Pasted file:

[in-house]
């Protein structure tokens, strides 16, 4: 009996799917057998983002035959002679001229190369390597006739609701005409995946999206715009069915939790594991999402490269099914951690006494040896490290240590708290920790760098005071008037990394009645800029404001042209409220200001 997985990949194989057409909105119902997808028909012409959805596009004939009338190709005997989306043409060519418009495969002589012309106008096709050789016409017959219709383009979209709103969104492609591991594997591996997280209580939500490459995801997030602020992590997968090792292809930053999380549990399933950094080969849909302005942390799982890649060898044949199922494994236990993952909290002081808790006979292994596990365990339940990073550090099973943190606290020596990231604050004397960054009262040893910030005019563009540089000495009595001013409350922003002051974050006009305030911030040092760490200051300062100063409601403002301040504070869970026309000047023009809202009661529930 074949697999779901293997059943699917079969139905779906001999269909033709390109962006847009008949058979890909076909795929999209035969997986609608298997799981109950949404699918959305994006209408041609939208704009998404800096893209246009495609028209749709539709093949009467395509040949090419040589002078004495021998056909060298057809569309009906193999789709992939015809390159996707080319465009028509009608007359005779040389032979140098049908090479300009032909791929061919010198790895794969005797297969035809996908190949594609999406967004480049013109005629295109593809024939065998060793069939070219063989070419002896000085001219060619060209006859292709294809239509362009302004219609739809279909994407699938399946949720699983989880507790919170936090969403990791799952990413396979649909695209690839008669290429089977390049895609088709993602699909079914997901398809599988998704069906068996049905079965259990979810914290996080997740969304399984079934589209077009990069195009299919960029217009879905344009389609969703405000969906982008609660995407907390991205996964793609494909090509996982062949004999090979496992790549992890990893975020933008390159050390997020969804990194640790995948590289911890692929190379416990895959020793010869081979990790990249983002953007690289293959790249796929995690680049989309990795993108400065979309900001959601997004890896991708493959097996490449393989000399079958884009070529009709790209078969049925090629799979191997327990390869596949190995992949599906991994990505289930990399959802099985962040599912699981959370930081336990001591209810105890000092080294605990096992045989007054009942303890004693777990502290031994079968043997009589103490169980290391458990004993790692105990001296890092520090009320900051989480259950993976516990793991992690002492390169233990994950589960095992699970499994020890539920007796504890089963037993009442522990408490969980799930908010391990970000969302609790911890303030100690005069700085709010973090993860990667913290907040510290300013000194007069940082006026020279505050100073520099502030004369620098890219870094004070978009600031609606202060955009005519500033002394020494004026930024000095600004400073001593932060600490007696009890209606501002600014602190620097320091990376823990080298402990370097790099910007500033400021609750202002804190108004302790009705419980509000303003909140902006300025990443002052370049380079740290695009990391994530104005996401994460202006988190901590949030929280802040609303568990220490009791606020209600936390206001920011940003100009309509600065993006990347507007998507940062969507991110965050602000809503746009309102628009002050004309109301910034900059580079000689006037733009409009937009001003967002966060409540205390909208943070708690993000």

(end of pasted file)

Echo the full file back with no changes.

[in-house]
């Protein structure tokens, strides 16, 4: 009996799917057998983002035959002679001229190369390597006739609701005409995946999206715009069915939790594991999402490269099914951690006494040896490290240590708290920790760098005071008037990394009645800029404001042209409220200001 997985990949194989057409909105119902997808028909012409959805596009004939009338190709005997989306043409060519418009495969002589012309106008096709050789016409017959219709383009979209709103969104492609591991594997591996997280209580939500490459995801997030602020992590997968090792292809930053999380549990399933950094080969849909302005942390799982890649060898044949199922494994236990993952909290002081808790006979292994596990365990339940990073550090099973943190606290020596990231604050004397960054009262040893910030005019563009540089000495009595001013409350922003002051974050006009305030911030040092760490200051300062100063409601403002301040504070869970026309000047023009809202009661529930 074949697999779901293997059943699917079969139905779906001999269909033709390109962006847009008949058979890909076909795929999209035969997986609608298997799981109950949404699918959305994006209408041609939208704009998404800096893209246009495609028209749709539709093949009467395509040949090419040589002078004495021998056909060298057809569309009906193999789709992939015809390159996707080319465009028509009608007359005779040389032979140098049908090479300009032909791929061919010198790895794969005797297969035809996908190949594609999406967004480049013109005629295109593809024939065998060793069939070219063989070419002896000085001219060619060209006859292709294809239509362009302004219609739809279909994407699938399946949720699983989880507790919170936090969403990791799952990413396979649909695209690839008669290429089977390049895609088709993602699909079914997901398809599988998704069906068996049905079965259990979810914290996080997740969304399984079934589209077009990069195009299919960029217009879905344009389609969703405000969906982008609660995407907390991205996964793609494909090509996982062949004999090979496992790549992890990893975020933008390159050390997020969804990194640790995948590289911890692929190379416990895959020793010869081979990790990249983002953007690289293959790249796929995690680049989309990795993108400065979309900001959601997004890896991708493959097996490449393989000399079958884009070529009709790209078969049925090629799979191997327990390869596949190995992949599906991994990505289930990399959802099985962040599912699981959370930081336990001591209810105890000092080294605990096992045989007054009942303890004693777990502290031994079968043997009589103490169980290391458990004993790692105990001296890092520090009320900051989480259950993976516990793991992690002492390169233990994950589960095992699970499994020890539920007796504890089963037993009442522990408490969980799930908010391990970000969302609790911890303030100690005069700085709010973090993860990667913290907040510290300013000194007069940082006026020279505050100073520099502030004369620098890219870094004070978009600031609606202060955009005519500033002394020494004026930024000095600004400073001593932060600490007696009890209606501002600014602190620097320091990376823990080298402990370097790099910007500033400021609750202002804190108004302790009705419980509000303003909140902006300025990443002052370049380079740290695009990391994530104005996401994460202006988190901590949030929280802040609303568990220490009791606020209600936390206001920011940003100009309509600065993006990347507007998507940062969507991110965050602000809503746009309102628009002050004309109301910034900059580079000689006037733009409009937009001003967002966060409540205390909208943070708690993000």